Everything here is really hidden even though it’s such a large city so it’s really strange and the culture is really interesting because everyone’s here to make it in something and that’s also weird because I guess that’s the history of California - this grand idea of the wild west and of western expansion and like gold mining and I don’t think that mentality ever went away. I grew up in Northern California so what’s strange is there’s definitely the divide between northern and southern California and I just love both of them but I grew up outside of Santa Cruz which is speaking of horror films if you have seen the Lost Boys, where that was filmed.

DD: It’s quite difficult for young designers to take that next step to be an established designer and you have got there. You have a great following, a lot of actresses.  Why do you think there has been a lot of interest from the Hollywood fans?
Laura Mulleavy: I honestly have no idea. I think we have developed personal relationships with certain people and I think that that translates in the clothing because we understand them a little bit more. It’s more about understanding someone and knowing what they like and also having a like-mindedness. It kind of just opened up and we started working with Kirten Dunst and Keira Knightley and Natalie Portman. I just felt like the girls that were interested in our clothing just had something really exciting about them and that they were interested in things outside of fashion and what they were doing and I think it translates. I just feel like anyone who is willing to wear our clothes on the red carpet would be someone you definitely would wanna know in your real life.

DD: If you could pick anyone to be on front row, who would it be?
Laura Mulleavy: Okay alive or dead, fictional or non-fictional, oh my God. For my fictional I will pick Hazel Mote who is like the most perfect literary character ever from Wise Blood which is one of my favourite short stories by Flannery O’Connor. I’d pick Patti Smith as she has the best album cover of all time and she’s incredible and she loves William Blake and for my dead person I would pick William.

DD: For a lot of our fashion shoots we make things, so if you were to make a quick Franken-fashion look out of unwanted household items what would it be?
Laura Mulleavy: I would definitely make it out of platic bags. Black plastic bags and masking tape I would do something out of that, you could wrap the whole body.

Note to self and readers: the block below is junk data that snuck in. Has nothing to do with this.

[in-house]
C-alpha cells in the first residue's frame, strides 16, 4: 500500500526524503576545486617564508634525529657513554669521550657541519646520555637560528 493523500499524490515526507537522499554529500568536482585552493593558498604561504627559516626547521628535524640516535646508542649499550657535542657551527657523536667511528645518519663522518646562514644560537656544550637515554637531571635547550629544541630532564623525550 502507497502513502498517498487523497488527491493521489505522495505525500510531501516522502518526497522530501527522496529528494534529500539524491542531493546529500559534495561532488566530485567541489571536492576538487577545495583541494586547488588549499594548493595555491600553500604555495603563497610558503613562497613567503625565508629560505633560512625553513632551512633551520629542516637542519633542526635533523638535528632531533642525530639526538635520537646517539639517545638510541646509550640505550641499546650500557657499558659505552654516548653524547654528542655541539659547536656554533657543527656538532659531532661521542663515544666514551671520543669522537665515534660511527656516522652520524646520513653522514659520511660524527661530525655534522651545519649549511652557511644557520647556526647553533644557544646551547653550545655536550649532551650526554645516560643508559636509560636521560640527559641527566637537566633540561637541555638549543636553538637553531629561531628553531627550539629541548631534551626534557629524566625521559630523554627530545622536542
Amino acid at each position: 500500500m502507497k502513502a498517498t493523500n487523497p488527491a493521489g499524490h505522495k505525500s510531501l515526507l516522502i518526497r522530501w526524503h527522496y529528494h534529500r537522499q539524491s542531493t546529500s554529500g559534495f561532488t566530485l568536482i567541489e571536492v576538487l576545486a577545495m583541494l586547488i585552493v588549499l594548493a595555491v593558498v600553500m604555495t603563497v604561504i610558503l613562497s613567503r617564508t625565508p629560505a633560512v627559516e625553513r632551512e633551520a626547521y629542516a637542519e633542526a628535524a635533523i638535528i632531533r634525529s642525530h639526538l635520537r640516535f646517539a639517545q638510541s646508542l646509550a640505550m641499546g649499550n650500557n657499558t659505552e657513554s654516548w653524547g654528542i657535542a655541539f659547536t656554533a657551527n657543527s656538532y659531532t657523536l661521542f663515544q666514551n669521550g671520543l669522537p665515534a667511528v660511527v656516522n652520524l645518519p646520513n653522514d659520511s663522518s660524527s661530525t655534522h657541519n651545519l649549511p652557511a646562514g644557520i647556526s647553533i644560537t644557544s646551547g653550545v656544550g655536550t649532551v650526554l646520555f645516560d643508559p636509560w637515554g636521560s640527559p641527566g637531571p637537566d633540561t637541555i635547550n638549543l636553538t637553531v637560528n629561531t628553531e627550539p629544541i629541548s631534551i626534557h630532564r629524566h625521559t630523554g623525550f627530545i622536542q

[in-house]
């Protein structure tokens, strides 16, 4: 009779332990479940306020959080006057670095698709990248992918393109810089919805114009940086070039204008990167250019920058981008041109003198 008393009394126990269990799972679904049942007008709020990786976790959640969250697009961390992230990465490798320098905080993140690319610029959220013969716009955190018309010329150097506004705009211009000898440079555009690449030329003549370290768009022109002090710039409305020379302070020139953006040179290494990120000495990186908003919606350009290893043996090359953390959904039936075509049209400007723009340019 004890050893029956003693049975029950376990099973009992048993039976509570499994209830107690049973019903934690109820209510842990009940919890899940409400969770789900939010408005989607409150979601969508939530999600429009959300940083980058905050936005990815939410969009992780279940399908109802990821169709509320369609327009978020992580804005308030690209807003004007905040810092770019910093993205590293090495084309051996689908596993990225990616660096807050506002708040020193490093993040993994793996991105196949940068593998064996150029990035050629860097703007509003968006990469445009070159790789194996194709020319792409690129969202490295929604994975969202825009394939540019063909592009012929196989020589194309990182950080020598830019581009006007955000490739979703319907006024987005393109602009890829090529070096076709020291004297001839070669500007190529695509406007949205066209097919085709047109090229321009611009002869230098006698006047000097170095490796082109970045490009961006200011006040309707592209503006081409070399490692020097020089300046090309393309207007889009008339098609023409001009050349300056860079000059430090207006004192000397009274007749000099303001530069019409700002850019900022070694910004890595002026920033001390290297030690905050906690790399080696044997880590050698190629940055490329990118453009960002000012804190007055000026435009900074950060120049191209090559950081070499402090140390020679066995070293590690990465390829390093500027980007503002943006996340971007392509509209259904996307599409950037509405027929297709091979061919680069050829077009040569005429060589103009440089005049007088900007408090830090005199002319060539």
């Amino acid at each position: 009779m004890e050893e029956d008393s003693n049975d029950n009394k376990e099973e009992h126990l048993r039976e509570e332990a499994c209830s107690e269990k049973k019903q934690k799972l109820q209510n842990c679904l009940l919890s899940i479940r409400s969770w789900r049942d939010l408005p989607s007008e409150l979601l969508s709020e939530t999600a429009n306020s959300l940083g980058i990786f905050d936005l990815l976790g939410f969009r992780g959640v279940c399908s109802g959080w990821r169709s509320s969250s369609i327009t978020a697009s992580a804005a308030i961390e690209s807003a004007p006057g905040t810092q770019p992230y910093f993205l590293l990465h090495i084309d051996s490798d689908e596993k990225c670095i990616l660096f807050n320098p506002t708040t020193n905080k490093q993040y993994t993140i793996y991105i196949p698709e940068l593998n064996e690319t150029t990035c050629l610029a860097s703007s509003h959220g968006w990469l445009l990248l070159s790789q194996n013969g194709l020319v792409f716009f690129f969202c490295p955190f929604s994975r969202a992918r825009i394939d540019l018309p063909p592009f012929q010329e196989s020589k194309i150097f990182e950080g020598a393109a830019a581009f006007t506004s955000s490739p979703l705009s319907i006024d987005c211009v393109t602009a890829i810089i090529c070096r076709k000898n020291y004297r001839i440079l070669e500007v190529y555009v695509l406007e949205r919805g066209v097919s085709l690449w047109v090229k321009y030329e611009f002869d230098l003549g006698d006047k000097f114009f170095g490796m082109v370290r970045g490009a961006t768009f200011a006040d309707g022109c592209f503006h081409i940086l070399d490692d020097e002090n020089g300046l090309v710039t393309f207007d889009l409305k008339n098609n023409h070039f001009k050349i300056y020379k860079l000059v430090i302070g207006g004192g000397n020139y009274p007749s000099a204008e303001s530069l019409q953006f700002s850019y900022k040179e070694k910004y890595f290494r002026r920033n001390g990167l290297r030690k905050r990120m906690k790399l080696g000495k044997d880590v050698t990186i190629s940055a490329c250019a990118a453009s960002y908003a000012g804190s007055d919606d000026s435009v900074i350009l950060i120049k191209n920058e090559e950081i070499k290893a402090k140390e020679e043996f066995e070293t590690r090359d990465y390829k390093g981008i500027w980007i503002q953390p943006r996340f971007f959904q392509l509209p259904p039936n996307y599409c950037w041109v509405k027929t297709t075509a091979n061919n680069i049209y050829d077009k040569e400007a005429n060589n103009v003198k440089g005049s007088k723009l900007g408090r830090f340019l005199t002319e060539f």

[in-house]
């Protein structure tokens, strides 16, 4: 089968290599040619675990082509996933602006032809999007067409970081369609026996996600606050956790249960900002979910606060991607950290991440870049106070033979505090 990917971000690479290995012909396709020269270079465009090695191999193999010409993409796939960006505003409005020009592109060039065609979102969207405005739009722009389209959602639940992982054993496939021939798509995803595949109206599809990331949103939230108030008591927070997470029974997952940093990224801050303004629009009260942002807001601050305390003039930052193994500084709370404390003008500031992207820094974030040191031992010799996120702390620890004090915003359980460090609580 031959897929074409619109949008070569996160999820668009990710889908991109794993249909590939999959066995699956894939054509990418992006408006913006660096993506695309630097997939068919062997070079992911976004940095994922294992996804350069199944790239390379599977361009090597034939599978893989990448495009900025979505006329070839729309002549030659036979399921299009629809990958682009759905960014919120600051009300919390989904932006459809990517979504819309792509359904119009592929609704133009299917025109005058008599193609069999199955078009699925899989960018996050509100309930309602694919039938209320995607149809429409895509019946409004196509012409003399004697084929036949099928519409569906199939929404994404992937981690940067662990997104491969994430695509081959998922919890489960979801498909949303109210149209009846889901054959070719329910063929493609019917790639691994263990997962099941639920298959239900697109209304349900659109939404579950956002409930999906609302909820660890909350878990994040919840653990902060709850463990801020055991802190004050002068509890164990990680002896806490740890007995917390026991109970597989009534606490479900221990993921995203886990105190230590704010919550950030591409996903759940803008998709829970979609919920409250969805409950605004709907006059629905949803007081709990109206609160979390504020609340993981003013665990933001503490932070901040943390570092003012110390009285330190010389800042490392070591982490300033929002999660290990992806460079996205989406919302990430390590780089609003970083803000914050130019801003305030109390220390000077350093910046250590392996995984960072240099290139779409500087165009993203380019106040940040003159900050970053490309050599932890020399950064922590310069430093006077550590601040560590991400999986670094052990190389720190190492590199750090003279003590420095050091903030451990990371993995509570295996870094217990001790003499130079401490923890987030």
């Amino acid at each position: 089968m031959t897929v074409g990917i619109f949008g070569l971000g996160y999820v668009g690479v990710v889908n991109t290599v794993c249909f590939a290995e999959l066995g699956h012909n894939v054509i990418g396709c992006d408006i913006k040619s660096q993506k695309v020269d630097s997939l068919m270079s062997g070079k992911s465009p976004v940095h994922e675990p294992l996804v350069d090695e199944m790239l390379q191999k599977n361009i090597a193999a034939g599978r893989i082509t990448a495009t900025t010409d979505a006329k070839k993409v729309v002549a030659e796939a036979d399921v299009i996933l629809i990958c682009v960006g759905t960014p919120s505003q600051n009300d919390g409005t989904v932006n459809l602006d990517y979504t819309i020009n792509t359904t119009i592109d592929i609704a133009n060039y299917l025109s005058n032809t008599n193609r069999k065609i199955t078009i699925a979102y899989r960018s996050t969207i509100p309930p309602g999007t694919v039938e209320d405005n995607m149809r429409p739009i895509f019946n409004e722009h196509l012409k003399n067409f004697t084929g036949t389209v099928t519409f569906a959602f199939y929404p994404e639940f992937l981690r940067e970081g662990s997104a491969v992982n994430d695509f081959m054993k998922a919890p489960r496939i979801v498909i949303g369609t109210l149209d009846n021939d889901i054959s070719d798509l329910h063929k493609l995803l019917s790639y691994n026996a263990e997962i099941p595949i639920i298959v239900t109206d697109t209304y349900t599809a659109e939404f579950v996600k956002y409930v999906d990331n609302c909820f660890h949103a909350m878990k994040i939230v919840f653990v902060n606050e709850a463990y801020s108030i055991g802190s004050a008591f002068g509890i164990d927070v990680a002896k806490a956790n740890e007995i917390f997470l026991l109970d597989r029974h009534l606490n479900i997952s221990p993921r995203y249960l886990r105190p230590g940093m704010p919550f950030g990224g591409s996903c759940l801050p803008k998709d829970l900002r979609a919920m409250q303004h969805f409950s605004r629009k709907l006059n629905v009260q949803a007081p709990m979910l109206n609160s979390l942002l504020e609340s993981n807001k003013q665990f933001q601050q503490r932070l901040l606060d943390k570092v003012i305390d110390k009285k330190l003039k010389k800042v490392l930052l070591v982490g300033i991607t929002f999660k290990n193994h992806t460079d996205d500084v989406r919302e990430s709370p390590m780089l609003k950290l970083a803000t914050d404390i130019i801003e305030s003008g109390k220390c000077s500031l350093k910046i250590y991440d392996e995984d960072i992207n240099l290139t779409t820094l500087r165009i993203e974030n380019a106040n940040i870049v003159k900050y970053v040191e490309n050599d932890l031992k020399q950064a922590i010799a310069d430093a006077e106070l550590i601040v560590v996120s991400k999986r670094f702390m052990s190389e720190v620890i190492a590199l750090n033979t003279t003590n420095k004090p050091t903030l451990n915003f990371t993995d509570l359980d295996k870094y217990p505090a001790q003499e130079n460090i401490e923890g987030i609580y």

DD: What’s been your best Halloween outfit and why?
Laura Mulleavy: Our best one, it was completely unintentional. Everyone from across the city would go to this parade and one year we didn’t dress up, our entire group of friends didn’t dress up, but everyone all night said to us 'I love your costume.' Three people that night, and this is not an exaggeration, thought we had dressed up as the Breakfast Club, so it was only when people automatically knew that we didn’t do it. But I think that’s our best costume. Kate was wearing a denim jacket or something. I had a shorter hair cut that was growing out.
I think our costumes this year are gonna be very good.  We are gonna be two board member people, like Mrs White, Professor Plum, yeah and then go as a group of like six people.

DD: What three words would you use to describe Rodarte?  Or a sentence?
Laura Mulleavy: I would use airy. As everything we make is super-light weight except maybe some gloves, most of our collection last year was leather. I would use ruined. I like everything to feel like it is falling apart. I think we like things to look like they have been used or they are falling apart. I’m always inspired by the paint that’s chipping off a wall or the wall when the house is from like a hundred years ago, like peeling back. Or you know things that seem tattered and I think that is where you get texture; from the idea of something having a life beyond being new. Oh I would use the word personal  as everything we make is definitely coming from a story that we have and every decision we make, there’s a reason. It’s not just 'Oh that colour looks good with that one.' I could give you a million reasons of why we make things in the collection and I think that is really important. It doesn’t have to be something I would wear, I’m not making clothes for me or for anybody.
It’s taking what I know and have collected and the same with Kate and then making that into a story that you want to tell and I think that that is why everything we make, we have a story about.

The full shoot and feature is in the current Dazed October issue.

Here is a film that went behind the scenes of the shoot.

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Photograhy Viviane Sassen
Styling Katie Shillingford
Hair Raphael Salley at Streeters
Make-Up Hirami Veda at Julian Watson Agency
Model Iekeliene Stange at Selecct
Photographic Assistant HUgo Timmermans
Styling Assistant Nelma Kalonji
Make-Up Assistant Nobuko Maekawa
Special thanks to Stephen Ledger Lomas